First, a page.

The dreaded deposit dispute! Just another thing as a Landlord you have may to deal with.
In my experience, although some deposit disputes are unavoidable, most can be prevented. Let’s be honest, disputes are a bit of a pain in the backside. With our busy lives, who needs the inconvenience of a long drawn out deposit dispute, the cost and inconvenience of putting things right? I know I don’t and I know you don’t!
Let’s break it down….
The majority of disputes occur due to:
- Damage to the property
So, what can you do?
Preparation people! Who’s heard the saying “By failing to prepare, you are preparing to fail” by Benjamin Franklin? Ok, so maybe I am being a little melodramatic here, but my point is if you spend some time preparing at the start of the tenancy, your chances of a deposit dispute at the end reduce significantly.
I’ve put together my seven simple steps just for you! Follow these steps and reduce the chances of a deposit dispute at the end of the tenancy:
- Get a good comprehensive and fair tenancy agreement in place. I know you can buy the tenancy agreements off the shelf in high street stationary stores, but did you actually read it before you bought it? The Let Shed Agreement is twelve pages long and it details the responsibilities of both the Landlord and Tenant, so there is no question as to who is responsible for repairs and/or damage.
- Prepare (there’s that word again!) a detailed inventory. I’ve seen the good, the ok and the really bad. A list a page long for a three bed house won’t cut it I’m afraid unless of course it’s a doll’s house! All jokes aside, if you’re unsure about completing one yourself or you don’t have time, get a professional to do it for you. It is worth the money!
- Take photographs of your rental property with a date stamp at the start of the tenancy. In the event of a dispute, you can produce the photographs as evidence, rather than a ‘he said, she said’ situation.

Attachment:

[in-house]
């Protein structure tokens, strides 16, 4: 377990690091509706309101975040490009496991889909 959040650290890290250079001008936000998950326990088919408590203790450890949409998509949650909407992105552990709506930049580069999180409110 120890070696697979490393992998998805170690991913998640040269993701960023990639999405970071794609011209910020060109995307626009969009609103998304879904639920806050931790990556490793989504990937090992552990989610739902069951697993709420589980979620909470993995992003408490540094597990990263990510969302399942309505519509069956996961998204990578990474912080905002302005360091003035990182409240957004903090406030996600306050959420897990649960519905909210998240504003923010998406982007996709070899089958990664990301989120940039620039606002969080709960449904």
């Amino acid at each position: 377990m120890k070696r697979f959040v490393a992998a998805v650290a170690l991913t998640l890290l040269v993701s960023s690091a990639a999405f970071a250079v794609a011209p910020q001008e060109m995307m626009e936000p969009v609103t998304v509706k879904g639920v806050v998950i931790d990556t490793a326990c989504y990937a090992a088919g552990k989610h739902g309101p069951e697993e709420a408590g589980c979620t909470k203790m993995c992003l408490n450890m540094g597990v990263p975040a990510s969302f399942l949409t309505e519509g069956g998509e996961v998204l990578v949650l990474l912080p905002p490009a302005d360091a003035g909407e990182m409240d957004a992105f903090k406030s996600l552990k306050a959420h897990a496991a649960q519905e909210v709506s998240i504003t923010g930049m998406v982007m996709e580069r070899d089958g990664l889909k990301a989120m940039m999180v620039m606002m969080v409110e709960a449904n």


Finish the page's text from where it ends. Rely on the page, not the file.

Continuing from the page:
- Be there when your tenants move in. Have the inventory to hand, ask them to read through it, take a walk around the property and confirm the details by signing the document. If there are any other issues or damage pointed out at this time, it can be noted there and then.
- Be there when your tenants move out and take the original inventory with you. It’s now your turn to walk around the property room by room and check off the inventory. If there are any problems, deal with them now, discuss your findings, write them down on the inventory and ask your tenants to sign if they agree with you.
- Be fair! Bear in mind that there will be some general wear and tear so don’t deduct monies from the deposit for minor damage that is to be expected over time. Understand the difference between general wear and tear and damage. Otherwise, it can cause unnecessary deposit disputes. A lightly worn carpet is general wear and tear; a burn to the carpet is damage.
- Cleaning – I know I would rather be doing anything but cleaning, but twice weekly I get my duster, hoover and bleach out and assume the role of Miss Mop! I’ve said it before and I’ll say it again, we all have different standards of cleanliness, so it is important you advise your tenants what needs to be cleaned at the end of the tenancy and to what level, otherwise what they think is a good standard may be poor in your eyes. And likewise, don’t expect them to polish your floors if you didn’t leave it in a clean state at the beginning of the tenancy.
If you follow these pointers, your likelihood of a deposit dispute though not always avoidable will decrease. You can spend your Sunday afternoons in the park with your children or acting as a taxi service for them (I’m still at the park stage!) rather than preparing for a dispute. Preparation at the start not the end!!
I hope you have found this useful. Please let me know your thoughts and if there is anything you can add, feel free. Want to know more? Sign up for our Newsletter and receive weekly hints and tips just like this one.